Sue Ball, principal at MAAP, who stewarded the enterprise alongside The Decorators, points out that Brentford Works was an important precursor to the new market space. By operating while physical construction was happening, locals were brought into the process and could creatively plan its use. ‘The idea was that there was a momentum going on in parallel that was developing the broader network that could find more permanent space within the market,’ she said.

But simply improving the market wasn’t enough. The project team also wanted to link it to the canal to enhance its uniqueness and reach. A scheme was devised for a ‘floating high street’, in which a barge could float bicycles along the canal towards the Golden Mile, where riders would disembark and travel along an expanded cycle network to bring food and goods to office workers. A trial fleet of cargo bikes was brought to Brentford Works to test with local businesses, with several latching onto the idea and its potential. But unfortunately in the end the barge idea was never implemented due to lack of funding. It’s one of Lynn Kinnear’s biggest disappointments, although just one of many setbacks and squeezes faced along the way.

Kinnear acknowledges that working with tight council budgets brings about a certain pragmatism in decision-making. But she also stresses the desire to make sure this didn’t equate to a weakening of ambitions. ‘We made lots and lots of proposals at the early stage to try and challenge everyone to think of this as the start of a bigger thing,’ she says. Sue Ball suggests that this unwavering determination was key to making the project what it is: ‘at so many stages the money was going to drop away or the phasing wasn’t right...’ but doggedness, particularly from Kinnear and associate Florence Moon, helped to push things through.

Perhaps the most ambitious proposal achieved involves the treatment of the sheds, about halfway along the canal path between the high street and the Golden Mile. They were an intimidating presence overhanging the route, with dark interiors that made anybody passing through them feel unsafe. Early strategic ideas involved some sort of illuminations to animate the cavernous space. However KLA saw potential for the sheds to become a local landmark that could draw people along the canal route as well as play host to special events such as pop-up cinema screenings. The team worked with artist Simon Periton to completely refit the exteriors with intricate timber cladding informed by the local boat building vernacular. The resulting structures are spectacular from every vantage point along the route, but most of all while standing within them while daylight streams through.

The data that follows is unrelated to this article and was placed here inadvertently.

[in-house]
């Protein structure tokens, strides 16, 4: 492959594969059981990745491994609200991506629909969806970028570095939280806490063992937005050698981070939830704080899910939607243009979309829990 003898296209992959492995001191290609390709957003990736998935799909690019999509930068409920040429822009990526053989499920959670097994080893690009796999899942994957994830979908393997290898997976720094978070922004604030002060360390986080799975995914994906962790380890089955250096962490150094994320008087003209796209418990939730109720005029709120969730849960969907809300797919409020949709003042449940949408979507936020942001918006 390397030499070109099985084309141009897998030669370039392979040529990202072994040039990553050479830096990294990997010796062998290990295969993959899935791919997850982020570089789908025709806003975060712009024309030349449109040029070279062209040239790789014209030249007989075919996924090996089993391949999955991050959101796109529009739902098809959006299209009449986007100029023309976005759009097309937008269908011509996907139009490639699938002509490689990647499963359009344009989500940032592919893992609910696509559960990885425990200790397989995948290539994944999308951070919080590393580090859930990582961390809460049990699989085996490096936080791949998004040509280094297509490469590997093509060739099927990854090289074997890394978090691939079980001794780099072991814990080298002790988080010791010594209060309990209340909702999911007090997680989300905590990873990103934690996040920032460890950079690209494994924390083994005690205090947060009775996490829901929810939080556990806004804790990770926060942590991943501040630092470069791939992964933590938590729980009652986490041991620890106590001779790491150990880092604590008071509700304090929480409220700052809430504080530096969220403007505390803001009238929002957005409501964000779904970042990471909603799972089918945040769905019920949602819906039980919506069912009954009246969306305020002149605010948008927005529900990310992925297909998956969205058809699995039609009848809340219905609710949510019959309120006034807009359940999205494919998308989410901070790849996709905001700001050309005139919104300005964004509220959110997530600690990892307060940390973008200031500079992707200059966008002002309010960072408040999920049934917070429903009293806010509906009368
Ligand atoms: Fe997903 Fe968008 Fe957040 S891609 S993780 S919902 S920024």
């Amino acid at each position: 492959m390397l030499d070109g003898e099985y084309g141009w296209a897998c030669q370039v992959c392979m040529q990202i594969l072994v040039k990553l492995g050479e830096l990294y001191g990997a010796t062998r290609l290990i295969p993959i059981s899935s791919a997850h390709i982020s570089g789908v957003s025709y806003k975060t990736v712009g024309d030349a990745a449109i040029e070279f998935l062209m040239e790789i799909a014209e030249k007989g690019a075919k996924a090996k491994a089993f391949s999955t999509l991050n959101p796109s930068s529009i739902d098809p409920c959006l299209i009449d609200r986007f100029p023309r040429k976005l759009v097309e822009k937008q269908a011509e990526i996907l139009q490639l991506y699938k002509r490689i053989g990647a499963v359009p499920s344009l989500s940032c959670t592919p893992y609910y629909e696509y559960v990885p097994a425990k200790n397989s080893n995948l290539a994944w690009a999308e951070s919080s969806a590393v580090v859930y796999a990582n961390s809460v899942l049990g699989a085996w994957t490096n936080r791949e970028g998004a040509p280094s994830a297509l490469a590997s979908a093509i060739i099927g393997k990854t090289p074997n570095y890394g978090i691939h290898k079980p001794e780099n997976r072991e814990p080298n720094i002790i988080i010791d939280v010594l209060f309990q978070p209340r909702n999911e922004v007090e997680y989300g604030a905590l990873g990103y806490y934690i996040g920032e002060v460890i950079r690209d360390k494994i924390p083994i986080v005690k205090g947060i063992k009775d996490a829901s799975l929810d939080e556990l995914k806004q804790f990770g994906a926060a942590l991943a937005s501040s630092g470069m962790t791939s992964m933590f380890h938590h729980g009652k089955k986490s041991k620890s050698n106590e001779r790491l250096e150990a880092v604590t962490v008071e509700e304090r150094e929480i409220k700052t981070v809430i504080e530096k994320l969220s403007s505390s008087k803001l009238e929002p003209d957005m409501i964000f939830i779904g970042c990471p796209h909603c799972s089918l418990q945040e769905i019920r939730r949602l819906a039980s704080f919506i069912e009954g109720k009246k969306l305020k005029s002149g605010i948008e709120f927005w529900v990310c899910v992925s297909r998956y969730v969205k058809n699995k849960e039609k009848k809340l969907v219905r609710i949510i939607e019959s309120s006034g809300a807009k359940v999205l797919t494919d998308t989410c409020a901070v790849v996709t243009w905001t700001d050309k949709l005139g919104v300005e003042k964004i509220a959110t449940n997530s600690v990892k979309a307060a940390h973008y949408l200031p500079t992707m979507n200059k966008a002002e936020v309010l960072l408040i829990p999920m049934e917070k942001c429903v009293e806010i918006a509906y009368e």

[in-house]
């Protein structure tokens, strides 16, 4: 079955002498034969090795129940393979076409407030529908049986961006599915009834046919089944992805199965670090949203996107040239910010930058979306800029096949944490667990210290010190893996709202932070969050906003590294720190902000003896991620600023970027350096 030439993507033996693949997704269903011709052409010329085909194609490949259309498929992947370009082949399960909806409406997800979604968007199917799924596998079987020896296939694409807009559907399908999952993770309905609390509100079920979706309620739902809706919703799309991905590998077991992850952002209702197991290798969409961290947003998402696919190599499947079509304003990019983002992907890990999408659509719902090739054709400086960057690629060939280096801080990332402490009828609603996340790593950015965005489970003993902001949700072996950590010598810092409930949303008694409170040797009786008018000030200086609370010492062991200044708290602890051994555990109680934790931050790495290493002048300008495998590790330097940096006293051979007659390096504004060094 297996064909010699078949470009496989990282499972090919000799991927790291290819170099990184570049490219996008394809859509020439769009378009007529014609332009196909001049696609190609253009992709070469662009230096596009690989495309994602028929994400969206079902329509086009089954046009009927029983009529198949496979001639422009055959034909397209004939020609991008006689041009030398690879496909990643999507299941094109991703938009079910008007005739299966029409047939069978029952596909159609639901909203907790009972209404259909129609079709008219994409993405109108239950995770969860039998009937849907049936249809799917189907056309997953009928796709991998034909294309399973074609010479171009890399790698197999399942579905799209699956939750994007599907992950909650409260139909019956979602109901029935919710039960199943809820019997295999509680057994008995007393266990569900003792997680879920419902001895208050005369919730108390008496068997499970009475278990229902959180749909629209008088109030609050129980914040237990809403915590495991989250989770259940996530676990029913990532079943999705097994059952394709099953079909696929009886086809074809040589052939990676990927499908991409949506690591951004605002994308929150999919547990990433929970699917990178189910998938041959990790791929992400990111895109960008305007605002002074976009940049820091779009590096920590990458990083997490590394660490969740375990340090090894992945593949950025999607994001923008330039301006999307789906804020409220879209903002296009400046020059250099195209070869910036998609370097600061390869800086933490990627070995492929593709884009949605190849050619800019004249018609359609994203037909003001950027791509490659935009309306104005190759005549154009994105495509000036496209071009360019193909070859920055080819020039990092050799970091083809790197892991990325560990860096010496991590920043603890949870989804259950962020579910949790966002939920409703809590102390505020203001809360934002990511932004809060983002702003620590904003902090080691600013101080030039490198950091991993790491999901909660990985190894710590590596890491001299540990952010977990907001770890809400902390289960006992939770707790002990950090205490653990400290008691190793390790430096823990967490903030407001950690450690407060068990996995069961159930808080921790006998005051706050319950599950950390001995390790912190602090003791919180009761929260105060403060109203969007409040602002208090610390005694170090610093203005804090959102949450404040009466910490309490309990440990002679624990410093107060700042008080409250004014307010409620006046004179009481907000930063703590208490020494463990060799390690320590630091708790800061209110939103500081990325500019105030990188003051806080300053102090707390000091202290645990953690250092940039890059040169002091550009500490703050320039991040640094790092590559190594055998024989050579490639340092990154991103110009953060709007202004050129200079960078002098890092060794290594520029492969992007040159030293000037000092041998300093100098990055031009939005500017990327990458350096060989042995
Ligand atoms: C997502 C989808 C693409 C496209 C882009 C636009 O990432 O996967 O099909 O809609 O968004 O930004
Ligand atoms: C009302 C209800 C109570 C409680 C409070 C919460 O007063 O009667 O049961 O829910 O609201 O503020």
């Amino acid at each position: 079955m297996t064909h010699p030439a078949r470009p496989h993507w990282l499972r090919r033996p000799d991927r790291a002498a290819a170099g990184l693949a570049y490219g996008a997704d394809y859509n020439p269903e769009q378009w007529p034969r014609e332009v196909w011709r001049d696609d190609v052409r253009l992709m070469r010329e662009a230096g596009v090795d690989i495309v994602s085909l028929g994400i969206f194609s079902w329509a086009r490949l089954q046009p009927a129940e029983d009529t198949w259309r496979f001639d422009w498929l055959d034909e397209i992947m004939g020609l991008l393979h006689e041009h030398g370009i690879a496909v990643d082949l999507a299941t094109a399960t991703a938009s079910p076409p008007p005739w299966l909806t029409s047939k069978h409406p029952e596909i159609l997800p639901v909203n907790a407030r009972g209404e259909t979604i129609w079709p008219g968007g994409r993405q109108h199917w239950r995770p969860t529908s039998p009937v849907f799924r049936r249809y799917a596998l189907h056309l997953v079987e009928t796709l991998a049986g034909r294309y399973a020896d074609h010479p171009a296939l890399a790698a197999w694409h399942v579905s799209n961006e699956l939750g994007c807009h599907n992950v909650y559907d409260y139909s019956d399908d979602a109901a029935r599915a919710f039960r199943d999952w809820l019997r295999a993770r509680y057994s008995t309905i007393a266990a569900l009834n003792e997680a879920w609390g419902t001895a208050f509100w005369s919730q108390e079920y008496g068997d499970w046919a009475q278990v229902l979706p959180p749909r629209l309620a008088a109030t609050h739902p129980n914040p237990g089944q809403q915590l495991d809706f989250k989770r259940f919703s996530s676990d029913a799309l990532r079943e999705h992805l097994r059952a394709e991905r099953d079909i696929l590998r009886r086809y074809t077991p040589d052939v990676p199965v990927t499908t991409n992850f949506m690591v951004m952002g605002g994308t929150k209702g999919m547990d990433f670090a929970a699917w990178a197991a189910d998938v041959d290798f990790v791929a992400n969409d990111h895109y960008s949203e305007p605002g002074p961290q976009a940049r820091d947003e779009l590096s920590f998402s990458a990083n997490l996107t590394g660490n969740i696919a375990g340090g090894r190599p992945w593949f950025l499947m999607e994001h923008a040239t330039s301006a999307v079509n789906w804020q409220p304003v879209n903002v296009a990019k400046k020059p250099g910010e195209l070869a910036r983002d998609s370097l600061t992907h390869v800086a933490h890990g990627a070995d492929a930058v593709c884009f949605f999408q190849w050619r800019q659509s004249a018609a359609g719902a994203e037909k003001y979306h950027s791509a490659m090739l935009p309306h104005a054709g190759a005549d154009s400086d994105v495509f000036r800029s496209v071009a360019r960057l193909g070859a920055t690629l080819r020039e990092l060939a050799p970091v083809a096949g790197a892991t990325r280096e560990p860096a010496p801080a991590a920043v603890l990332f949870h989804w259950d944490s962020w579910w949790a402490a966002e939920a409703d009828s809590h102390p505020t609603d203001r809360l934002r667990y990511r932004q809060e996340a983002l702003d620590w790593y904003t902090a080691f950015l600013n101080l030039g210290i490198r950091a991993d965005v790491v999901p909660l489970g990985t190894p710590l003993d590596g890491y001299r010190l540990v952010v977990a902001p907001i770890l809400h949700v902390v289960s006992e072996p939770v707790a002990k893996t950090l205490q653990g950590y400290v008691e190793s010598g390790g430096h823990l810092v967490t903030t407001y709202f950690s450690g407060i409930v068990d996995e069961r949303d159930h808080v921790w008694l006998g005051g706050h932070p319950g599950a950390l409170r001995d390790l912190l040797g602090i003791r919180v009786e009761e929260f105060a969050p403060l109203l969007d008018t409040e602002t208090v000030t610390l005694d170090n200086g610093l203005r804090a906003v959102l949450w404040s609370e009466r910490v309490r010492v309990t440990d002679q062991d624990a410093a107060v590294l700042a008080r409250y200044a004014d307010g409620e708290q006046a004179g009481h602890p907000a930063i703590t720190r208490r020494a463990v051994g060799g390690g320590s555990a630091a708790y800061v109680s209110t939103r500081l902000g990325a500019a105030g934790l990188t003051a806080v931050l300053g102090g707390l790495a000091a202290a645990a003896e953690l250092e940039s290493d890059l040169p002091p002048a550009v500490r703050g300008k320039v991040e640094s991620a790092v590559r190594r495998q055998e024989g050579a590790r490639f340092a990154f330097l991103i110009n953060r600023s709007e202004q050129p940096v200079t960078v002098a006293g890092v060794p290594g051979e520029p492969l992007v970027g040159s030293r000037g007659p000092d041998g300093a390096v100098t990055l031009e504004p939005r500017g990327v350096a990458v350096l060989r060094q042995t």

This is a scheme defined as much by what has been achieved as by the ideas it has brought forth about Brentford’s future. There’s a merging of quality and playfulness in many of the design details that lends a subtle sense of wonder to the spaces created, such as the colourful market tiling, highly crafted wayfinding mosaics and exuberant flora patterned into the shed cladding. It allows the interventions to feel both very grounded but also of another time and place. ‘It’s about not trying to get stuck in where we are now but imagining where we might be,’ Lynn offers. In this context, the ‘Making the Connection’ project is best viewed as a catalyst that is helping Brentford to see itself in a new, future light.

Ball calls the new physical public realm a ‘fantastic gift’ to the area, noting the difference it has already had on the market. Visitor numbers are up by more than 50% and stallholders have increased by a third. If aspects of the scheme such as the floating high street had been able to be realised one can only imagine how this success would be spilling out and transforming the canal route in full.

As it is the project is still hugely significant, and shows the potential for landscape to offer a style of bottom-up, collaborative regeneration that stands in contrast to the all-encompassing visions often proffered by developers. With a large swathe of land between the high street and the Grand Union Canal currently in development for approximately 900 new homes, the timing of the scheme couldn’t be more acute.

KLA’s approach engages with the challenges posed by increasingly common large-scale urban development, employing landscape as a social agent to help build local identity and strengthen daily interactions. Both Kinnear and Ball share the view that if our public spaces are to continue to meet the needs of a changing, expanding society we should first question the basic idea of what public life actually means. Their answer, made evident in Brentford, encompasses much more than simply work, consumption, leisure and travel. Here, public life is valued as an opportunity for social networking without the technology, for productive exchange and chance encounters, and for shared activities that draw a community together to rub shoulders and connect on multiple different levels.